David Dayen on the coming Grand Bargain:
Democrats and Republicans in Washington are going to look for a substitute deficit package in the lame duck session, the point of the lowest ebb of political accountability, with members of Congress who will never face voters again participating, after America has elected a new Congress and possibly a new President. We know that deficit hawks of both parties are already making their plans on this substitute. It could include slashes to entitlement programs when they actually need to be increased to be adequate. It could include a raft of tax cuts even though they have done the brunt of the work on exploding the deficit, without the value of helping the economy. And what it will most surely not include, unless the work gets done today, is the perspective of those ordinary Americans who would rather not see their futures sacrificed for the betterment of the well-off in society.
And remember, “White House officials said this week that the offer is still on the table.”
Oh, come on. Your law did exactly what it was intended to do: Give paranoid minority-hating gun nuts a ‘get out of jail free’ card:
Ironically, the author of FL’s ‘stand your ground’ law former Sen. Durell Peaden, thinks George Zimmerman should be arrested for Trayvon’s murder. From the CBSNews link:
The authors of Florida’s controversial “stand your ground” self-defense law say George Zimmerman should probably be arrested for shooting Trayvon Martin, reports the Miami Herald.
“He has no protection under my law,” former Sen. Durell Peaden told the newspaper.
Florida’s law, called “stand your ground” by supporters and “shoot first” by critics, was passed in 2005 and permits residents to use deadly force if they “reasonably believes it is necessary to do so to prevent death or great bodily harm to himself or herself or another or to prevent the commission of a forcible felony.”
Traditionally, self-defense laws did not typically extend beyond a person’s home, but the Florida law, and at least 20 more passed across the country since them, allows a resident to “meet force with force” almost anywhere, including the street or a bar.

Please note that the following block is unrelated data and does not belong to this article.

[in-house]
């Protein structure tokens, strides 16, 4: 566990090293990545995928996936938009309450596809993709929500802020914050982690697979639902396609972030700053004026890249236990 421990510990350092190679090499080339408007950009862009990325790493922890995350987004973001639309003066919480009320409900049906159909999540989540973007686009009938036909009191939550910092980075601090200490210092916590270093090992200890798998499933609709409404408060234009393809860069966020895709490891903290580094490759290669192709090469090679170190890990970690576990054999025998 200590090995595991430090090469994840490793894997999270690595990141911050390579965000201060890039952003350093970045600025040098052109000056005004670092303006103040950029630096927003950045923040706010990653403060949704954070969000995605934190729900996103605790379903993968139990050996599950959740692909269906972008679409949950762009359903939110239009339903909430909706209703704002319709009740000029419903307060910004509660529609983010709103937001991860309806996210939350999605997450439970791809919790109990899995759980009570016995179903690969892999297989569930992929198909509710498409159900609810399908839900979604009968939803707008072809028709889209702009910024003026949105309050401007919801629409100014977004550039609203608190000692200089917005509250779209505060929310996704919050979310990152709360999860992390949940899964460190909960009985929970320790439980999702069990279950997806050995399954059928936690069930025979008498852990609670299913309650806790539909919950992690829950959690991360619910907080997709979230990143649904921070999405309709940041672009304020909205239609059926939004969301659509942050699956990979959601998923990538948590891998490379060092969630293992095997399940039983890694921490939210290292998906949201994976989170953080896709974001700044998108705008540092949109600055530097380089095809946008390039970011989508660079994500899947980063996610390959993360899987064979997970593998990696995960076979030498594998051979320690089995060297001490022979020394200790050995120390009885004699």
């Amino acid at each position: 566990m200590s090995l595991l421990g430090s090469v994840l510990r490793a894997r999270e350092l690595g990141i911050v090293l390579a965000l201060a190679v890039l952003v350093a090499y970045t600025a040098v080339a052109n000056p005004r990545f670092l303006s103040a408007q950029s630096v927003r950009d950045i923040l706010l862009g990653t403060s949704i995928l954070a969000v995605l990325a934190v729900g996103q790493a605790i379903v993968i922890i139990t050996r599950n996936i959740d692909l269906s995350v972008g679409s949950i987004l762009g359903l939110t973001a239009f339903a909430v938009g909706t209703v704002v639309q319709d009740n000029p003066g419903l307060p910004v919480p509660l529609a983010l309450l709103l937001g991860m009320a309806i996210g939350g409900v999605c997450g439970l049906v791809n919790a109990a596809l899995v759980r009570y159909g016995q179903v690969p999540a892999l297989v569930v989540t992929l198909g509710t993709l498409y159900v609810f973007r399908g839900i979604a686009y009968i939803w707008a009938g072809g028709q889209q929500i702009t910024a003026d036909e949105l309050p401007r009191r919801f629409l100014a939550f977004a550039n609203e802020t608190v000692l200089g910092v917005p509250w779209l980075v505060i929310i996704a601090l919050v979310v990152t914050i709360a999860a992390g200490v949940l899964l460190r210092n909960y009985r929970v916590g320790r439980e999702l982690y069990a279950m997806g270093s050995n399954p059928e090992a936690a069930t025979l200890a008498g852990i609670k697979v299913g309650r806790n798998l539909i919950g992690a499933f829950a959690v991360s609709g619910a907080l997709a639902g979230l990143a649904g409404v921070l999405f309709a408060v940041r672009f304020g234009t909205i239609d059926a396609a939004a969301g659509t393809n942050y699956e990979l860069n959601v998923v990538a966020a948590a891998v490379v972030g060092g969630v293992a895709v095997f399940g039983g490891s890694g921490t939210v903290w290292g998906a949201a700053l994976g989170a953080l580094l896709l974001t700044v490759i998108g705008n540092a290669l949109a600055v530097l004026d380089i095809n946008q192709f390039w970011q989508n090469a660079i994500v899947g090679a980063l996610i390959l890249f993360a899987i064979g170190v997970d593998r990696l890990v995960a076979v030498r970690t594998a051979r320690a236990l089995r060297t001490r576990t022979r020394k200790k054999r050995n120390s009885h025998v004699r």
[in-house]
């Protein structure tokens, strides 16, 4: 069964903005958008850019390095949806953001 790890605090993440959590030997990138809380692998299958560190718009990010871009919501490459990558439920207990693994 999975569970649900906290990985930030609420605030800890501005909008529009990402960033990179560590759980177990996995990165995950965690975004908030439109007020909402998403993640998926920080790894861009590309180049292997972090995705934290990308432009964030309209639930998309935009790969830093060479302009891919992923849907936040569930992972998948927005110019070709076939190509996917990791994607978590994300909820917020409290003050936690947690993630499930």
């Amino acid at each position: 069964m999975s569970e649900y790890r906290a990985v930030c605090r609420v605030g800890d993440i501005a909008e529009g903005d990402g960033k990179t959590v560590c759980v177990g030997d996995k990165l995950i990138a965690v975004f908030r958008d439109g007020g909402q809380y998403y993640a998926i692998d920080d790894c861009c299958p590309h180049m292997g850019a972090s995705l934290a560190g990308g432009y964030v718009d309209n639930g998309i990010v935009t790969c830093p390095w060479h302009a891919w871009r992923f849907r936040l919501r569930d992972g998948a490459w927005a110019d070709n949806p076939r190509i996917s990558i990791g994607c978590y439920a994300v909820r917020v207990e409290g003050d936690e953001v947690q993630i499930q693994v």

No, it wasn’t a “bad apple” who killed those Afghan families. It’s all too common.
Oh yes they did. They did it by lobbying to pass the crazy “stand your ground” guns laws that allow you to kill someone for no other reason than the fact that the person with the gun thought you looked threatening. And this is where that leads us:
The legislation apparently preventing the successful prosecution of Trayvon Martin’s killer was reportedly adopted by the American Legislative Exchange Council (ALEC) as model legislation that the shadowy group has spent years promoting across the country with the help of their allies in the National Rifle Association.
Formed in 1973 by conservative activists including Paul Weyrich and state legislators like then-Illinois State Rep. Henry Hyde, ALEC has earned infamy throughout the progressive movement for its ability to promote model legislation favorable to its corporate funders through statehouses across the country.
Legal experts have noted that Florida’s “Stand Your Ground” law may prevent George Zimmerman from ever being successfully prosecuted for the killing of Trayvon Martin. Zimmerman has claimed that he acted in self-defense, and court precedent indicates that the State has the heavy burden of disproving this in order to win a conviction.
Florida’s statute on the use of force in self-defense is virtually identical to Section 1 of ALEC’s Castle Doctrine Act model legislation as posted on the Center for Media and Democracy (CMD). According to CMD, the model bill was adopted by ALEC’s Civil Justice Task in August 2005 — just a few short months after it passed the Florida legislature — and approved by its board of directors the following month.
Since the 2005 passage of Florida’s law, similar statutes have been passed in 16 other states. This was no accident. In a 2008 interview with NRA News, ALEC resident fellow Michael Hough explained how his organization works with the NRA to push similar legislation through its network of conservative state legislators:
HOUGH: We are a very pro-Second Amendment organization. In fact, last session, I’ll get off-topic here real quick, but some of the things that we were pushing in states was the Castle Doctrine. We worked with the NRA on that, that’s one of our model bills that we have states introduce.